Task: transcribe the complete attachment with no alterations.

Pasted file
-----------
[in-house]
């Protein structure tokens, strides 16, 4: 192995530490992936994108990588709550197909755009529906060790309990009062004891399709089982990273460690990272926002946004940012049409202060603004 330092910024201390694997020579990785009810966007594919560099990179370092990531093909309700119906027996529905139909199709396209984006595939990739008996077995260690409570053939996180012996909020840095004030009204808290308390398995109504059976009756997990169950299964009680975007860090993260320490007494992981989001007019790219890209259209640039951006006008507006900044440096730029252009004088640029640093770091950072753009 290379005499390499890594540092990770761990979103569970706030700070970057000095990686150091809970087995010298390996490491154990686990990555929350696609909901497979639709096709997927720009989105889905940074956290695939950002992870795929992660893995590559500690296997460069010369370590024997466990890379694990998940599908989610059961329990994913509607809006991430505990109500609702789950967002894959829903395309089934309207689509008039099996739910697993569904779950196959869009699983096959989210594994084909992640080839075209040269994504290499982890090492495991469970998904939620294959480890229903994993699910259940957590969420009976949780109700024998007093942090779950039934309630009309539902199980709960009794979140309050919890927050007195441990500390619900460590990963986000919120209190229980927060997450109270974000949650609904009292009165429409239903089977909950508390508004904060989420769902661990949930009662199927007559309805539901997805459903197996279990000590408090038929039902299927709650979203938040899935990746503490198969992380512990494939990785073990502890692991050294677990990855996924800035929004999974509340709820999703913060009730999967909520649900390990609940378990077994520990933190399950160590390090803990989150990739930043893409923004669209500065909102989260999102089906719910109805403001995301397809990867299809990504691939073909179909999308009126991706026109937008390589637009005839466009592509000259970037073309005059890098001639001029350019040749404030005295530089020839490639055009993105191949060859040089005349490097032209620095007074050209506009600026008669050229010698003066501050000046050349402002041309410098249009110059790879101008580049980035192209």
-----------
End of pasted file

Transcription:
[in-house]
């Protein structure tokens, strides 16, 4: 192995530490992936994108990588709550197909755009529906060790309990009062004891399709089982990273460690990272926002946004940012049409202060603004 330092910024201390694997020579990785009810966007594919560099990179370092990531093909309700119906027996529905139909199709396209984006595939990739008996077995260690409570053939996180012996909020840095004030009204808290308390398995109504059976009756997990169950299964009680975007860090993260320490007494992981989001007019790219890209259209640039951006006008507006900044440096730029252009004088640029640093770091950072753009 290379005499390499890594540092990770761990979103569970706030700070970057000095990686150091809970087995010298390996490491154990686990990555929350696609909901497979639709096709997927720009989105889905940074956290695939950002992870795929992660893995590559500690296997460069010369370590024997466990890379694990998940599908989610059961329990994913509607809006991430505990109500609702789950967002894959829903395309089934309207689509008039099996739910697993569904779950196959869009699983096959989210594994084909992640080839075209040269994504290499982890090492495991469970998904939620294959480890229903994993699910259940957590969420009976949780109700024998007093942090779950039934309630009309539902199980709960009794979140309050919890927050007195441990500390619900460590990963986000919120209190229980927060997450109270974000949650609904009292009165429409239903089977909950508390508004904060989420769902661990949930009662199927007559309805539901997805459903197996279990000590408090038929039902299927709650979203938040899935990746503490198969992380512990494939990785073990502890692991050294677990990855996924800035929004999974509340709820999703913060009730999967909520649900390990609940378990077994520990933190399950160590390090803990989150990739930043893409923004669209500065909102989260999102089906719910109805403001995301397809990867299809990504691939073909179909999308009126991706026109937008390589637009005839466009592509000259970037073309005059890098001639001029350019040749404030005295530089020839490639055009993105191949060859040089005349490097032209620095007074050209506009600026008669050229010698003066501050000046050349402002041309410098249009110059790879101008580049980035192209």